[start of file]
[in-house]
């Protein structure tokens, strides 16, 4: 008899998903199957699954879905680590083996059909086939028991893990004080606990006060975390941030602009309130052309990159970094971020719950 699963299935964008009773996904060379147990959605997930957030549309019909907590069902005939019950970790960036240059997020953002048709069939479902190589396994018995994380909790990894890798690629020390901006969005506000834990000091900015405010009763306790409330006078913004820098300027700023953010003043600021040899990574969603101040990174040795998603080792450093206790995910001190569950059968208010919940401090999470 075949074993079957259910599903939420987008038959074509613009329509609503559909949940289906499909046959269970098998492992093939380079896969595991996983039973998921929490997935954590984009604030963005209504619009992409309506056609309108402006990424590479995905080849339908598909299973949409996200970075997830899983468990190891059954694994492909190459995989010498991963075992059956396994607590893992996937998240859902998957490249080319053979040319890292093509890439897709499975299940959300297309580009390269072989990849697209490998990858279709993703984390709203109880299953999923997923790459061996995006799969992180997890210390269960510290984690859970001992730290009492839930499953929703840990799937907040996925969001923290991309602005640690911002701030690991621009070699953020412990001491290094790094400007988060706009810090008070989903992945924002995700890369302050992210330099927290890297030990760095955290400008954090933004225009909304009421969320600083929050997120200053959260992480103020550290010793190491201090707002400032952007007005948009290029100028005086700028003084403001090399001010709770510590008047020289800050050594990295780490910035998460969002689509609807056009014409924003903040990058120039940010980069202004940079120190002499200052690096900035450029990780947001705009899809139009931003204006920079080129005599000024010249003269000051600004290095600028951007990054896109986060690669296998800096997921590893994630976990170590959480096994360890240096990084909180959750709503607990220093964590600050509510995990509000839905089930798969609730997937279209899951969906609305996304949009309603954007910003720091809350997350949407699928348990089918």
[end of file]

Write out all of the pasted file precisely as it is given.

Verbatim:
[in-house]
């Protein structure tokens, strides 16, 4: 008899998903199957699954879905680590083996059909086939028991893990004080606990006060975390941030602009309130052309990159970094971020719950 699963299935964008009773996904060379147990959605997930957030549309019909907590069902005939019950970790960036240059997020953002048709069939479902190589396994018995994380909790990894890798690629020390901006969005506000834990000091900015405010009763306790409330006078913004820098300027700023953010003043600021040899990574969603101040990174040795998603080792450093206790995910001190569950059968208010919940401090999470 075949074993079957259910599903939420987008038959074509613009329509609503559909949940289906499909046959269970098998492992093939380079896969595991996983039973998921929490997935954590984009604030963005209504619009992409309506056609309108402006990424590479995905080849339908598909299973949409996200970075997830899983468990190891059954694994492909190459995989010498991963075992059956396994607590893992996937998240859902998957490249080319053979040319890292093509890439897709499975299940959300297309580009390269072989990849697209490998990858279709993703984390709203109880299953999923997923790459061996995006799969992180997890210390269960510290984690859970001992730290009492839930499953929703840990799937907040996925969001923290991309602005640690911002701030690991621009070699953020412990001491290094790094400007988060706009810090008070989903992945924002995700890369302050992210330099927290890297030990760095955290400008954090933004225009909304009421969320600083929050997120200053959260992480103020550290010793190491201090707002400032952007007005948009290029100028005086700028003084403001090399001010709770510590008047020289800050050594990295780490910035998460969002689509609807056009014409924003903040990058120039940010980069202004940079120190002499200052690096900035450029990780947001705009899809139009931003204006920079080129005599000024010249003269000051600004290095600028951007990054896109986060690669296998800096997921590893994630976990170590959480096994360890240096990084909180959750709503607990220093964590600050509510995990509000839905089930798969609730997937279209899951969906609305996304949009309603954007910003720091809350997350949407699928348990089918």